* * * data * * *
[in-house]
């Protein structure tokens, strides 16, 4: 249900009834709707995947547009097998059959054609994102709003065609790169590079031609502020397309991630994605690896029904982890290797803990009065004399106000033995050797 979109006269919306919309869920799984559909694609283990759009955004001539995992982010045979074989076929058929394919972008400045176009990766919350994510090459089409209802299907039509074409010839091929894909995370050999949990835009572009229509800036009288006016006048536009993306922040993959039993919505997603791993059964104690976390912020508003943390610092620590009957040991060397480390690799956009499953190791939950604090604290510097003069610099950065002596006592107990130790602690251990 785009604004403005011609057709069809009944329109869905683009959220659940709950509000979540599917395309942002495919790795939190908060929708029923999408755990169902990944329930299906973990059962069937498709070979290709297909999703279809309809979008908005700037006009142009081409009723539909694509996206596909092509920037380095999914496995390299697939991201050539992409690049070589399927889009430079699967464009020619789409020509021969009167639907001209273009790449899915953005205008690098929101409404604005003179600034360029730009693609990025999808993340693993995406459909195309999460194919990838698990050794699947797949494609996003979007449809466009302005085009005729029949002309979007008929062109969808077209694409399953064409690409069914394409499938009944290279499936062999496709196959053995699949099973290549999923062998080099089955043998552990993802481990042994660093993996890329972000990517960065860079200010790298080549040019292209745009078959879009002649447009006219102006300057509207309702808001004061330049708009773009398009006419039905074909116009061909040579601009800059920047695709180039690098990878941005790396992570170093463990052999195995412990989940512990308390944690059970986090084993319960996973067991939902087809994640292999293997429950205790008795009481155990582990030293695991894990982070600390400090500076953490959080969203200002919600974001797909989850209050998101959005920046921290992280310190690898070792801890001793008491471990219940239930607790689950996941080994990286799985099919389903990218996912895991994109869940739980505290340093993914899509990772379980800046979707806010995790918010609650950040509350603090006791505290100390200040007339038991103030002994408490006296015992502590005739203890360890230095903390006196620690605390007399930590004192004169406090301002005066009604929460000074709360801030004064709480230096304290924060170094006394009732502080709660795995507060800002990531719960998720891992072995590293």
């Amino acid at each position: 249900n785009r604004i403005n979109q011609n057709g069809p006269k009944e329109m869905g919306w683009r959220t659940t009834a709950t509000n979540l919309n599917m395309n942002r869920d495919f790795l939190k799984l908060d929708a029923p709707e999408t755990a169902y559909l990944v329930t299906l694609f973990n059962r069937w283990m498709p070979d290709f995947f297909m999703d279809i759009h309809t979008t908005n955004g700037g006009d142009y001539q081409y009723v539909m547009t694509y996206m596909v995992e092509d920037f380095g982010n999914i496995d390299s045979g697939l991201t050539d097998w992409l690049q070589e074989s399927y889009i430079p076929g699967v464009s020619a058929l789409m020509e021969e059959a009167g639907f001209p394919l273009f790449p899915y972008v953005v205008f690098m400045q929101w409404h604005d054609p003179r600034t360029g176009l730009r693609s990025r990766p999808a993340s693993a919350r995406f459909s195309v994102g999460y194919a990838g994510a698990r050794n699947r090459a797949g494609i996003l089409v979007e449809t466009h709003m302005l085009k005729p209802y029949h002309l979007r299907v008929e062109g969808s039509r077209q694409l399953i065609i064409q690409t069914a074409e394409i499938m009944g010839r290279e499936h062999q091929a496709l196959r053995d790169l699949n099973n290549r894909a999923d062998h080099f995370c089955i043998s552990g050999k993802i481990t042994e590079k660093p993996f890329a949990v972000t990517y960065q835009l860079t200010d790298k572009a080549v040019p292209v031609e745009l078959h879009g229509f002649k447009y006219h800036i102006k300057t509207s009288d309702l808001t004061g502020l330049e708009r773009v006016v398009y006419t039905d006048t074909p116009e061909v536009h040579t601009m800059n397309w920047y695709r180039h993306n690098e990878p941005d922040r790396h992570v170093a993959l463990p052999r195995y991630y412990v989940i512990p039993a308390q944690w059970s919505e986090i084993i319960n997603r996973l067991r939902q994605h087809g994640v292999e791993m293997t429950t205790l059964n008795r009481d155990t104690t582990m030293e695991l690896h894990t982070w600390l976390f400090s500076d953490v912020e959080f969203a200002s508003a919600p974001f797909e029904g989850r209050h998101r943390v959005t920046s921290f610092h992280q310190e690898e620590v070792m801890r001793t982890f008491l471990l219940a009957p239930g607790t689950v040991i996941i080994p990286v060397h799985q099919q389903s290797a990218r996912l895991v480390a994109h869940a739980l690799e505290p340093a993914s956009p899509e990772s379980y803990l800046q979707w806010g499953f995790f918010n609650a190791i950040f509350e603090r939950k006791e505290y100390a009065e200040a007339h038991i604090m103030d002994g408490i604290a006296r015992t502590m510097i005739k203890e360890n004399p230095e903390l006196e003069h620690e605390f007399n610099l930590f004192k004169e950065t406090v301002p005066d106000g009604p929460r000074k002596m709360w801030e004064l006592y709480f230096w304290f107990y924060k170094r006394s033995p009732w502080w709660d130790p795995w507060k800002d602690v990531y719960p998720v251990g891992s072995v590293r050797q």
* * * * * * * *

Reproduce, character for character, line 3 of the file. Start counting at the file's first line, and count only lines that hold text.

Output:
């Amino acid at each position: 249900n785009r604004i403005n979109q011609n057709g069809p006269k009944e329109m869905g919306w683009r959220t659940t009834a709950t509000n979540l919309n599917m395309n942002r869920d495919f790795l939190k799984l908060d929708a029923p709707e999408t755990a169902y559909l990944v329930t299906l694609f973990n059962r069937w283990m498709p070979d290709f995947f297909m999703d279809i759009h309809t979008t908005n955004g700037g006009d142009y001539q081409y009723v539909m547009t694509y996206m596909v995992e092509d920037f380095g982010n999914i496995d390299s045979g697939l991201t050539d097998w992409l690049q070589e074989s399927y889009i430079p076929g699967v464009s020619a058929l789409m020509e021969e059959a009167g639907f001209p394919l273009f790449p899915y972008v953005v205008f690098m400045q929101w409404h604005d054609p003179r600034t360029g176009l730009r693609s990025r990766p999808a993340s693993a919350r995406f459909s195309v994102g999460y194919a990838g994510a698990r050794n699947r090459a797949g494609i996003l089409v979007e449809t466009h709003m302005l085009k005729p209802y029949h002309l979007r299907v008929e062109g969808s039509r077209q694409l399953i065609i064409q690409t069914a074409e394409i499938m009944g010839r290279e499936h062999q091929a496709l196959r053995d790169l699949n099973n290549r894909a999923d062998h080099f995370c089955i043998s552990g050999k993802i481990t042994e590079k660093p993996f890329a949990v972000t990517y960065q835009l860079t200010d790298k572009a080549v040019p292209v031609e745009l078959h879009g229509f002649k447009y006219h800036i102006k300057t509207s009288d309702l808001t004061g502020l330049e708009r773009v006016v398009y006419t039905d006048t074909p116009e061909v536009h040579t601009m800059n397309w920047y695709r180039h993306n690098e990878p941005d922040r790396h992570v170093a993959l463990p052999r195995y991630y412990v989940i512990p039993a308390q944690w059970s919505e986090i084993i319960n997603r996973l067991r939902q994605h087809g994640v292999e791993m293997t429950t205790l059964n008795r009481d155990t104690t582990m030293e695991l690896h894990t982070w600390l976390f400090s500076d953490v912020e959080f969203a200002s508003a919600p974001f797909e029904g989850r209050h998101r943390v959005t920046s921290f610092h992280q310190e690898e620590v070792m801890r001793t982890f008491l471990l219940a009957p239930g607790t689950v040991i996941i080994p990286v060397h799985q099919q389903s290797a990218r996912l895991v480390a994109h869940a739980l690799e505290p340093a993914s956009p899509e990772s379980y803990l800046q979707w806010g499953f995790f918010n609650a190791i950040f509350e603090r939950k006791e505290y100390a009065e200040a007339h038991i604090m103030d002994g408490i604290a006296r015992t502590m510097i005739k203890e360890n004399p230095e903390l006196e003069h620690e605390f007399n610099l930590f004192k004169e950065t406090v301002p005066d106000g009604p929460r000074k002596m709360w801030e004064l006592y709480f230096w304290f107990y924060k170094r006394s033995p009732w502080w709660d130790p795995w507060k800002d602690v990531y719960p998720v251990g891992s072995v590293r050797q």